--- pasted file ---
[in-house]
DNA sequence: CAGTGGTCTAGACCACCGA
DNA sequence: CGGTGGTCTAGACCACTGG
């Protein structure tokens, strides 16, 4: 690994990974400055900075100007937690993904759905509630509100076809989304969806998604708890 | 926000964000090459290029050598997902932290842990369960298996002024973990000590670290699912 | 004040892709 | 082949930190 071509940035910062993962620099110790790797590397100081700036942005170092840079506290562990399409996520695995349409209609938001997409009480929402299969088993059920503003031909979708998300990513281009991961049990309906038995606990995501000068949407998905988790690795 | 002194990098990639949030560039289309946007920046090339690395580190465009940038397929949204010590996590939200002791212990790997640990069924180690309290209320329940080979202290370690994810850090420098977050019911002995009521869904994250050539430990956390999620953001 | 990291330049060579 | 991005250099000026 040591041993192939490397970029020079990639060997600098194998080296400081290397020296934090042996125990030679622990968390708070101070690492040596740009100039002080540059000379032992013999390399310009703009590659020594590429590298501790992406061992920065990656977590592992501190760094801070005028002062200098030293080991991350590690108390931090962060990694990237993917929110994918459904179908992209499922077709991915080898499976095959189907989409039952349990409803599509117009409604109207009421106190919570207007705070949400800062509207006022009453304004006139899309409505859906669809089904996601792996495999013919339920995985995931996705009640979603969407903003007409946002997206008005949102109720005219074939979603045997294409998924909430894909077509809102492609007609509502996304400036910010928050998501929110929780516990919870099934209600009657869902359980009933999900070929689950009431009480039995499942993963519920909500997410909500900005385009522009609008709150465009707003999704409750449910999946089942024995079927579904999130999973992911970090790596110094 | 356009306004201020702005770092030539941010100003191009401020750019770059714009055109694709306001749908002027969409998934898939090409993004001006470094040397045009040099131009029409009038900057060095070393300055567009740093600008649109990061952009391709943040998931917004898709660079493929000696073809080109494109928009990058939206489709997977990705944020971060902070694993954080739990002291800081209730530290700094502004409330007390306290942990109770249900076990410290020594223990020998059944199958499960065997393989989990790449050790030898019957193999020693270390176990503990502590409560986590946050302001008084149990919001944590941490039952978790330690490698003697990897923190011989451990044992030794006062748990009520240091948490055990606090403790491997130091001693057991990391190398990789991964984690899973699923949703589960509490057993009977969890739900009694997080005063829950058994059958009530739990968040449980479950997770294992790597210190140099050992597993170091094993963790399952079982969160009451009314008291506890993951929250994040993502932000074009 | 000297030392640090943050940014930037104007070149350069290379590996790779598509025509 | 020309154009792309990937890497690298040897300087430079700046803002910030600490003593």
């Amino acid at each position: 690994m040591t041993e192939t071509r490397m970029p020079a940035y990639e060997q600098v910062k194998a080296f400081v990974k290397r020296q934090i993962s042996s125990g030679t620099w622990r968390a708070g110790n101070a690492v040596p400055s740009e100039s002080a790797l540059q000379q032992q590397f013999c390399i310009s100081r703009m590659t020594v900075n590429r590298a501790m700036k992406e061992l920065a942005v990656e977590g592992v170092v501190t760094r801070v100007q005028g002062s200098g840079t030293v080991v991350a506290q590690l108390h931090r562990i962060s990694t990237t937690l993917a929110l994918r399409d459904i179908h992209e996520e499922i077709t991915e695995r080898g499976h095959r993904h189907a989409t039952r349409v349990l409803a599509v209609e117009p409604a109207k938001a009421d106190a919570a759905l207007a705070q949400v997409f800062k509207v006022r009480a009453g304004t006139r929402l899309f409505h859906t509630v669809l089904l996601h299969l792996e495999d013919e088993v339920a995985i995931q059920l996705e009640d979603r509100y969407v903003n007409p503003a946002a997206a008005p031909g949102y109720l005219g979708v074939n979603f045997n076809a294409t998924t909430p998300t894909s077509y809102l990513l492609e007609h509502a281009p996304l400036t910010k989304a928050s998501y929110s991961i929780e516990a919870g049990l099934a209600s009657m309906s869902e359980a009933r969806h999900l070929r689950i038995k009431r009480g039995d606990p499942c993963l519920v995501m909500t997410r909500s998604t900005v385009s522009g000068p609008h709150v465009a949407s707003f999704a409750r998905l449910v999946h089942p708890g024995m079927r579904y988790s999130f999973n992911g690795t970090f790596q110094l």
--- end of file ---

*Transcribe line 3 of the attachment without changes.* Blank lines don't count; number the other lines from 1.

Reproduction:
DNA sequence: CGGTGGTCTAGACCACTGG